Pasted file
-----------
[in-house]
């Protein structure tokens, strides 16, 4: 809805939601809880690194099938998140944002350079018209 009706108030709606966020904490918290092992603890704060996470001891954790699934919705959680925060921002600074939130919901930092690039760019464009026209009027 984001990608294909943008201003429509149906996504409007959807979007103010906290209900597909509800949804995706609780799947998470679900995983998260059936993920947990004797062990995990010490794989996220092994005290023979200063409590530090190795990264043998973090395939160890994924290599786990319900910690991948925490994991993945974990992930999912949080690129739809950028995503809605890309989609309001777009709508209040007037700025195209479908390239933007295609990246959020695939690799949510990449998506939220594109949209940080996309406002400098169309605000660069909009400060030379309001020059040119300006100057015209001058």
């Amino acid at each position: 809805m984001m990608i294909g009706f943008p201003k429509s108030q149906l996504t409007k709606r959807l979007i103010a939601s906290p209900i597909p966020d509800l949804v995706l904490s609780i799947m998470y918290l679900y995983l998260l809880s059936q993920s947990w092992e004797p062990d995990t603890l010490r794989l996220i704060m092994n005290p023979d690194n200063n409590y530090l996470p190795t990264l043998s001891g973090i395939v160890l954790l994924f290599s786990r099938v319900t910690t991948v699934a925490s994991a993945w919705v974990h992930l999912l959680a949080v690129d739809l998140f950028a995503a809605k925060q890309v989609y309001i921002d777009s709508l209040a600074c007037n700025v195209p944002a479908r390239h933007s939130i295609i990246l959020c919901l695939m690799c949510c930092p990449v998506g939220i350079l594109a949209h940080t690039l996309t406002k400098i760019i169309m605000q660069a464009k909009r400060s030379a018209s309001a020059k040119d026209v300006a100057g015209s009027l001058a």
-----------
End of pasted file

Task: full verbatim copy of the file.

[in-house]
């Protein structure tokens, strides 16, 4: 809805939601809880690194099938998140944002350079018209 009706108030709606966020904490918290092992603890704060996470001891954790699934919705959680925060921002600074939130919901930092690039760019464009026209009027 984001990608294909943008201003429509149906996504409007959807979007103010906290209900597909509800949804995706609780799947998470679900995983998260059936993920947990004797062990995990010490794989996220092994005290023979200063409590530090190795990264043998973090395939160890994924290599786990319900910690991948925490994991993945974990992930999912949080690129739809950028995503809605890309989609309001777009709508209040007037700025195209479908390239933007295609990246959020695939690799949510990449998506939220594109949209940080996309406002400098169309605000660069909009400060030379309001020059040119300006100057015209001058």
């Amino acid at each position: 809805m984001m990608i294909g009706f943008p201003k429509s108030q149906l996504t409007k709606r959807l979007i103010a939601s906290p209900i597909p966020d509800l949804v995706l904490s609780i799947m998470y918290l679900y995983l998260l809880s059936q993920s947990w092992e004797p062990d995990t603890l010490r794989l996220i704060m092994n005290p023979d690194n200063n409590y530090l996470p190795t990264l043998s001891g973090i395939v160890l954790l994924f290599s786990r099938v319900t910690t991948v699934a925490s994991a993945w919705v974990h992930l999912l959680a949080v690129d739809l998140f950028a995503a809605k925060q890309v989609y309001i921002d777009s709508l209040a600074c007037n700025v195209p944002a479908r390239h933007s939130i295609i990246l959020c919901l695939m690799c949510c930092p990449v998506g939220i350079l594109a949209h940080t690039l996309t406002k400098i760019i169309m605000q660069a464009k909009r400060s030379a018209s309001a020059k040119d026209v300006a100057g015209s009027l001058a």